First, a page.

Michael Tomlinson

QUICK SHOT: Connect with Donors During Crisis and Beyond. Here’s How.

Ahhh, life with COVID-19! It seems each day brings additional questions – many of which don’t have a clear answer yet.

How accurate is the news? How long will the first wave of the virus last? What does this mean for me and my family? For our agency and clients? For the country? For the world?

As the fog of uncertainty continues to cloud both “what is” and “what will be,” we’ll move forward proactively utilizing what we know right now to prepare for any possible situation. This means being flexible, adaptable and knowledgeable in shepherding your fundraising platforms and relationships with donors.

Today, I’m pleased to share some practical advice for increasing the flexibility of your organization. Take a moment to read the expert insights of BDI partner and colleague Jeff Kliewer, Chief Executive Officer at ViewSpark. With this video platform that allows organizations to share up-to-the-moment news, Jeff knows a thing or two about the importance of flexibility – especially during uncertain times.

Investing in Donor Relationships in a Post-Coronavirus World

By Jeff Kliewer, Chief Executive Officer, ViewSpark

Is it safe yet? Can we meet in person or should we stick to the phone? Is this virus going to surge again? One month from now, will we be in a “Post-Coronavirus World” yet? A “Here Comes the Second-Wave World”? Or will our national attention be focused on a brand new story by then?

Your guess is better than mine! The only certainty is how uncertain the months ahead are for all of us.

When it comes to fundraising, some of your donors will still be hunkering down at home, not answering the doorbell. Others will be spending their entire day at Applebee’s seeing who they can strike up an in-person conversation with.

Regardless of how the world is framed, we do know one thing: As fundraisers, we need to be prepared for any and every possible scenario that presents itself. At ViewSpark, our keyword for this is “flexible.” We must ensure that organizations have the built-in flexibility to virtually “meet” and engage their donors under any circumstances. We need to be prepared to continue to build, and in some cases, rebuild, relationships with our constituents.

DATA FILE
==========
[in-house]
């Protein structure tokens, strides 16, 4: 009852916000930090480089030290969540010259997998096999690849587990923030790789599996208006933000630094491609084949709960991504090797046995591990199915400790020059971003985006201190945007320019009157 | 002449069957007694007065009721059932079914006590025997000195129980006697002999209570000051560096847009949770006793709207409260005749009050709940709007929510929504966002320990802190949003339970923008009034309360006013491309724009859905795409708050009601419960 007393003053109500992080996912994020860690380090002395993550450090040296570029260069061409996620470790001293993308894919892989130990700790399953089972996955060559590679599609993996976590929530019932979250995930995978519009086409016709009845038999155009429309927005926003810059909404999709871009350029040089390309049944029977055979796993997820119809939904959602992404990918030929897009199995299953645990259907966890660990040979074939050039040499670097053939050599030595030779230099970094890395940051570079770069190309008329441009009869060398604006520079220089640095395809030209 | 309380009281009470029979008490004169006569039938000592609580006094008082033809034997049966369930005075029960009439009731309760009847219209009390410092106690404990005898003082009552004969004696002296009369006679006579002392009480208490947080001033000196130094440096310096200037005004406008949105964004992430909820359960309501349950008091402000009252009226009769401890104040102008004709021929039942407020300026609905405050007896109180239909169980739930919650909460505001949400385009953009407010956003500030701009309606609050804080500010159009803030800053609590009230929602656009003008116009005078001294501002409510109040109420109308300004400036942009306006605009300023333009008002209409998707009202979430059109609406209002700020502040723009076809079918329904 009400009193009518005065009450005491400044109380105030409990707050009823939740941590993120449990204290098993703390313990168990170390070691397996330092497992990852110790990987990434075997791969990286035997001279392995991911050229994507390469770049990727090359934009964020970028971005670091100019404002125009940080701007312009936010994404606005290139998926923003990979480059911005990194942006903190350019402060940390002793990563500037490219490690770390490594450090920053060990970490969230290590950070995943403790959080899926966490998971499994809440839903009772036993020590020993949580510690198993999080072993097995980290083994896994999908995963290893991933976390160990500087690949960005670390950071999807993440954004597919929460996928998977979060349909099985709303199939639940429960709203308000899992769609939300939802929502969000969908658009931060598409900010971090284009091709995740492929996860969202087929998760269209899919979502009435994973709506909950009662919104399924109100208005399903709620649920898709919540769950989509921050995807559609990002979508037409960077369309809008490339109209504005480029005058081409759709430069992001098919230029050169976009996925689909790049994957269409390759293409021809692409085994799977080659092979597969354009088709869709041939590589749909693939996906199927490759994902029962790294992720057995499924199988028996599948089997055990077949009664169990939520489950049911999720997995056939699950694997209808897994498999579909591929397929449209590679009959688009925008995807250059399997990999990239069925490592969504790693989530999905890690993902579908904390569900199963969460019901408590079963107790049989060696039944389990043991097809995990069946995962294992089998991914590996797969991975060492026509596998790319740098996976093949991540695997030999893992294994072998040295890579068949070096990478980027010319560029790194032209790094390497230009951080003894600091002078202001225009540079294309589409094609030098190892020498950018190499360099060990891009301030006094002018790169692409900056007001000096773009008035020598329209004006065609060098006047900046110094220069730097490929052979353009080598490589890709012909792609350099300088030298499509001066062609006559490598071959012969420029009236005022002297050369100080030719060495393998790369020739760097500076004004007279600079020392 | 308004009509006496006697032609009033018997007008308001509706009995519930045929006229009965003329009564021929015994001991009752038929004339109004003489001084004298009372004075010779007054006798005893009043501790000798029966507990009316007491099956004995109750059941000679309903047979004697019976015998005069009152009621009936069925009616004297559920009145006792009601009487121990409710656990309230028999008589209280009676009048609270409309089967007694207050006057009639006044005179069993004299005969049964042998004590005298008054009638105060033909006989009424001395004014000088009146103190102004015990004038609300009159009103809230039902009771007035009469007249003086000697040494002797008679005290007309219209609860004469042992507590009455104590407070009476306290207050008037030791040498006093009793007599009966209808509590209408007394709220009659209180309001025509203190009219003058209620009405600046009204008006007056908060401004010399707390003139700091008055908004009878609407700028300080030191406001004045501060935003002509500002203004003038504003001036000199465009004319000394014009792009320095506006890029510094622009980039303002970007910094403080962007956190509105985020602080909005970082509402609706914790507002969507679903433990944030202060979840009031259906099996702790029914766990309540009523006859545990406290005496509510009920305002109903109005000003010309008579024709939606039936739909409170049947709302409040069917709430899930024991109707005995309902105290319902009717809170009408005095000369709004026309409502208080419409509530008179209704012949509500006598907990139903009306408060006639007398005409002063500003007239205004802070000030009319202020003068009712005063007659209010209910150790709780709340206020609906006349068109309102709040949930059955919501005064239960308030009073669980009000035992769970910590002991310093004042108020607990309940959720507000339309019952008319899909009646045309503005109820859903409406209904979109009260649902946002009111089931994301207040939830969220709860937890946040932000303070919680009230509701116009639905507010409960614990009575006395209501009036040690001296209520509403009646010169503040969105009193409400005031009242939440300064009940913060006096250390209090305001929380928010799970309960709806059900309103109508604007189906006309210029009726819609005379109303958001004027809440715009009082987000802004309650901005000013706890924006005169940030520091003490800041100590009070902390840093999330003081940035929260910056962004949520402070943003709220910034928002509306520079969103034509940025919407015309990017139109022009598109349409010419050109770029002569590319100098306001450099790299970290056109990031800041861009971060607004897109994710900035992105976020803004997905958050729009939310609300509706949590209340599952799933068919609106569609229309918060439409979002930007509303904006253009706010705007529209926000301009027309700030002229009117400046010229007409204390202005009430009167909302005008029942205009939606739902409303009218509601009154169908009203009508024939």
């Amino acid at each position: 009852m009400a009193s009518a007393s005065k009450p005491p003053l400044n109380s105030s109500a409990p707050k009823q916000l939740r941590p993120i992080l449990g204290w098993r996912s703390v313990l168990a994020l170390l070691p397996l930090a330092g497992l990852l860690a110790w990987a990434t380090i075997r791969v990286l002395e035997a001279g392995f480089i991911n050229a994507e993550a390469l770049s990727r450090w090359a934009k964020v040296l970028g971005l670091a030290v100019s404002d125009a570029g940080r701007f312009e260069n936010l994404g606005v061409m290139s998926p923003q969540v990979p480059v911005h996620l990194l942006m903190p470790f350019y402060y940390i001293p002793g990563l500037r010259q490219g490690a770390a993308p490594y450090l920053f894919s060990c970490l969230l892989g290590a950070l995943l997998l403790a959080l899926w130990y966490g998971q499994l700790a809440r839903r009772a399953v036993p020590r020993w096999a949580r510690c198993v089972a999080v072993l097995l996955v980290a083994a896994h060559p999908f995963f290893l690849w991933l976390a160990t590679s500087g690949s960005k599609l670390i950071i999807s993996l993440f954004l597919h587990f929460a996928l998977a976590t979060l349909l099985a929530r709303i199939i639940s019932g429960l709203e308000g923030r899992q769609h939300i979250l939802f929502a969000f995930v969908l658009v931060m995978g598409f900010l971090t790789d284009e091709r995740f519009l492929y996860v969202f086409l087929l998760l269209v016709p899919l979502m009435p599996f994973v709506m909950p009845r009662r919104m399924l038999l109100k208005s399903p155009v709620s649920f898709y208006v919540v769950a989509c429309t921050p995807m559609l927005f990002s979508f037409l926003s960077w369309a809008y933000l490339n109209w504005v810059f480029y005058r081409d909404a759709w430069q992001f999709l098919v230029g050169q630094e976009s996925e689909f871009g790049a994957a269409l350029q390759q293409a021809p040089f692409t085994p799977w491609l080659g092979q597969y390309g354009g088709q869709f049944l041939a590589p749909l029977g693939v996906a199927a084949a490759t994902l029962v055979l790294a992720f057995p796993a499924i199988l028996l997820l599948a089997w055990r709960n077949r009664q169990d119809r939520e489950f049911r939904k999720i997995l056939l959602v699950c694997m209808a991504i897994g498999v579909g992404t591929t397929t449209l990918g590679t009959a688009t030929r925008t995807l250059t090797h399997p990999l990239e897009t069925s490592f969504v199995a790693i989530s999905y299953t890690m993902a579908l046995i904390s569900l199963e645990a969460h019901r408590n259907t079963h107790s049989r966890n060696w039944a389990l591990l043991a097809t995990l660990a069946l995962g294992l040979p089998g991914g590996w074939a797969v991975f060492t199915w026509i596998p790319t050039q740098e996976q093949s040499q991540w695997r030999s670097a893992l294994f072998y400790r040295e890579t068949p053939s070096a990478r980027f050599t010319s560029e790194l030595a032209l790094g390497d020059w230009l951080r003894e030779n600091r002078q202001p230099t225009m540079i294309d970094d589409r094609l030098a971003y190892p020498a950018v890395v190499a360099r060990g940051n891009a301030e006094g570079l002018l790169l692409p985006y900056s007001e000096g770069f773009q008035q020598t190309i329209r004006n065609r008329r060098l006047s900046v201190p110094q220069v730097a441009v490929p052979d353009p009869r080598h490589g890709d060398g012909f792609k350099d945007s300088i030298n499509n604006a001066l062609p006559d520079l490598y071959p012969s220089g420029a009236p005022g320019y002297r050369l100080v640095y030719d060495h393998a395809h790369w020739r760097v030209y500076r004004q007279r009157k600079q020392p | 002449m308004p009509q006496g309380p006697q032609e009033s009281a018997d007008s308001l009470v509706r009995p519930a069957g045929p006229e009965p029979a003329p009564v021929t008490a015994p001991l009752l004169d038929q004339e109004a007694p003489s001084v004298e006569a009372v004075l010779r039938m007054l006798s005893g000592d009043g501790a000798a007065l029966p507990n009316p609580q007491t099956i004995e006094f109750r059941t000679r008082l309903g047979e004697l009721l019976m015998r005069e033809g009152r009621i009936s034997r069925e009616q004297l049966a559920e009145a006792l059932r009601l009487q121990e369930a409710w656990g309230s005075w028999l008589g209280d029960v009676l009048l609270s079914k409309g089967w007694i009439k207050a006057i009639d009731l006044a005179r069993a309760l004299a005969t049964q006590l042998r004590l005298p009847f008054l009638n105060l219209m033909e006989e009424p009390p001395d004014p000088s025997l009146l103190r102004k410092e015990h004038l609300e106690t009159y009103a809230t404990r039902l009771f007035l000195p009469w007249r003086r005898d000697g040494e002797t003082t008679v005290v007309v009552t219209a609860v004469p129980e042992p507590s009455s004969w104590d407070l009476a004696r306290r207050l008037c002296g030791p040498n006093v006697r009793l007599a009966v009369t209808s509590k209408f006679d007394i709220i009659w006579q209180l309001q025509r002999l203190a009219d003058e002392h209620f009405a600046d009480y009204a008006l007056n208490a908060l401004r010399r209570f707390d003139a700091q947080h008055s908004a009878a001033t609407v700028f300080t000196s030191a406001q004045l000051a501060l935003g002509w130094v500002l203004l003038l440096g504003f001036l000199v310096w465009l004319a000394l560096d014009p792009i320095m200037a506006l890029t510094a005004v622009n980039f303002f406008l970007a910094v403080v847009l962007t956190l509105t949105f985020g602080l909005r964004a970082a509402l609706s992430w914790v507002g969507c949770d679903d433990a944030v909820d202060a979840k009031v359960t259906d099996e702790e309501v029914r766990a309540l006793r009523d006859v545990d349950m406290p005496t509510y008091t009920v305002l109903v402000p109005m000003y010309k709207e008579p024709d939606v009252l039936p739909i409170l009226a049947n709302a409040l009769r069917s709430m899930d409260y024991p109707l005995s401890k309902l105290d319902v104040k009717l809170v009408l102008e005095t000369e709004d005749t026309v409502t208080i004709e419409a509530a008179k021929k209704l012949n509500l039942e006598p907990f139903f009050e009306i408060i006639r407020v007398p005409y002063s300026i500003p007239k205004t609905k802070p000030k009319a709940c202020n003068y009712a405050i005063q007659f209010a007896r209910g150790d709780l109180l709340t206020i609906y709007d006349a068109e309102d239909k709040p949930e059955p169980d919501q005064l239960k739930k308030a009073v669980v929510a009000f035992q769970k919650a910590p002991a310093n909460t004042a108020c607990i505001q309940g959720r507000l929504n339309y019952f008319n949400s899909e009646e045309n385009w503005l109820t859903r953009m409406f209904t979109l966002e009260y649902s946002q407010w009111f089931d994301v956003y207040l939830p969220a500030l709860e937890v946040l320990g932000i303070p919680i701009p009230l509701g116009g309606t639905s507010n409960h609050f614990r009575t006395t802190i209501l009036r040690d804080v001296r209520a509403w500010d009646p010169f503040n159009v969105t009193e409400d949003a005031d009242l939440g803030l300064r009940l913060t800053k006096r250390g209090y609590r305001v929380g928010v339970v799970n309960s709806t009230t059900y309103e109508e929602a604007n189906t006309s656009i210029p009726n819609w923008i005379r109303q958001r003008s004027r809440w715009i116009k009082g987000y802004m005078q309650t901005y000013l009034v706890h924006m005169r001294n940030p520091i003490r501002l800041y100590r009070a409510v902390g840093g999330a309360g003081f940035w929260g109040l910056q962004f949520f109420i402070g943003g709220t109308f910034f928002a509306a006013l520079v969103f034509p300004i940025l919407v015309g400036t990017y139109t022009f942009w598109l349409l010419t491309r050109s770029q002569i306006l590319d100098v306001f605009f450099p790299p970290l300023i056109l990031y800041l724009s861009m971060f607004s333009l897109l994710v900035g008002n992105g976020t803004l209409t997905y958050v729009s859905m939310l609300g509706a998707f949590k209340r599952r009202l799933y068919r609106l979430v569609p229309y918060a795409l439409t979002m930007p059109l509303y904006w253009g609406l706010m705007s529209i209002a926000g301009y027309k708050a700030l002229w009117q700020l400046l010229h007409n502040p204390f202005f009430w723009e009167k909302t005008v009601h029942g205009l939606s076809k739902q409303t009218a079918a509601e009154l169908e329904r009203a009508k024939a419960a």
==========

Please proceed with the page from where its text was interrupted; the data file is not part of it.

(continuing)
Most likely, flexibility will be played out in two different scenarios:

  1. Building ongoing relationships when you can’t physically be together.
  2. Building relationships with emergency donors.


Now this is what we’ve all been doing since the beginning of March. Many of you have gotten really good at it! As you engage your donors, here’s a quick hit list of communication components to keep in mind:

  1. Real-time – Keep your content as real-time as possible. Thanks to cell phones, we’ve all gotten used to knowing what’s happening “right now.” Even “what happened earlier today” can feel like old news. CASE IN POINT: We’re seeing that ViewSpark clients who share content with a caption like, “happening now…” or “pray with us right now…” are seeing stronger engagement with donors. And these donors are giving more than ever before!
  2. Raw – Thanks to the world dominance of social media over the past 10 years, we’ve grown accustomed to shaky cell phone videos and hard-to-hear commentary because of real-world background noise. Let’s use this to our advantage. We all have cell phones and can easily capture a quick, unpolished video – or at least a photo – of what’s happening now.
  3. Use Video – Speaking of video, sending photos is OK but donors are becoming more and more accustomed to video. See where you can replace a photo with a short, 30-second video as frequently as possible.